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Measures to reduce damage to the ozone layer are having some success, according to the latest four-yearly report on the state of the planet's ozone layer.

The report, released last month by the World Meteorological Organisation and the United Nations Environment Programme, predicts that global ozone will build up so quickly that the Antarctic ozone hole might start to shrink within the next decade.

The Montreal Protocol — an international treaty to eliminate the production and consumption of ozone-depleting chemicals such as chlorofluorocarbons — is working, according to the report. "The ozone-layer depletion from the Protocol's controlled substances is expected to begin to ameliorate within the next decade or so," it states.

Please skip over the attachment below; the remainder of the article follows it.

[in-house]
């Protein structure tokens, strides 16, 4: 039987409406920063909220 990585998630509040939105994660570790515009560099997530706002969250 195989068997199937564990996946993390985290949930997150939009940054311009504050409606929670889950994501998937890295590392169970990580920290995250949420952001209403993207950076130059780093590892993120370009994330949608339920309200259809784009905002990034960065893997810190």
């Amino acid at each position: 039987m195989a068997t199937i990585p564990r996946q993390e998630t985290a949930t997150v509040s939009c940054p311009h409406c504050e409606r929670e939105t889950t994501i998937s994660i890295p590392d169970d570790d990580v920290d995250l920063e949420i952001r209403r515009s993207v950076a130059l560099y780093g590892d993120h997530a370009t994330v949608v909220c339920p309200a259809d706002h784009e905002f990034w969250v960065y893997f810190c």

But the report warns that this improvement will only occur if climate change does not have any unexpected effects on the ozone layer, and if signatories to the Protocol continue to meet their obligations. "Failure to comply with the Montreal Protocol would delay or could even prevent recovery of the ozone layer," it says.

More than 180 countries have so far ratified the treaty. Further reductions in the production of ozone-destroying chemicals will be required in the next few years, especially by developing countries, which were given a 10-year 'period of grace' under the agreement.

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Link to Science news story A brighter outlook for good ozone

Link to report UNEP/WMO Scientific Assessment of Ozone Depletion: 2002 PDF document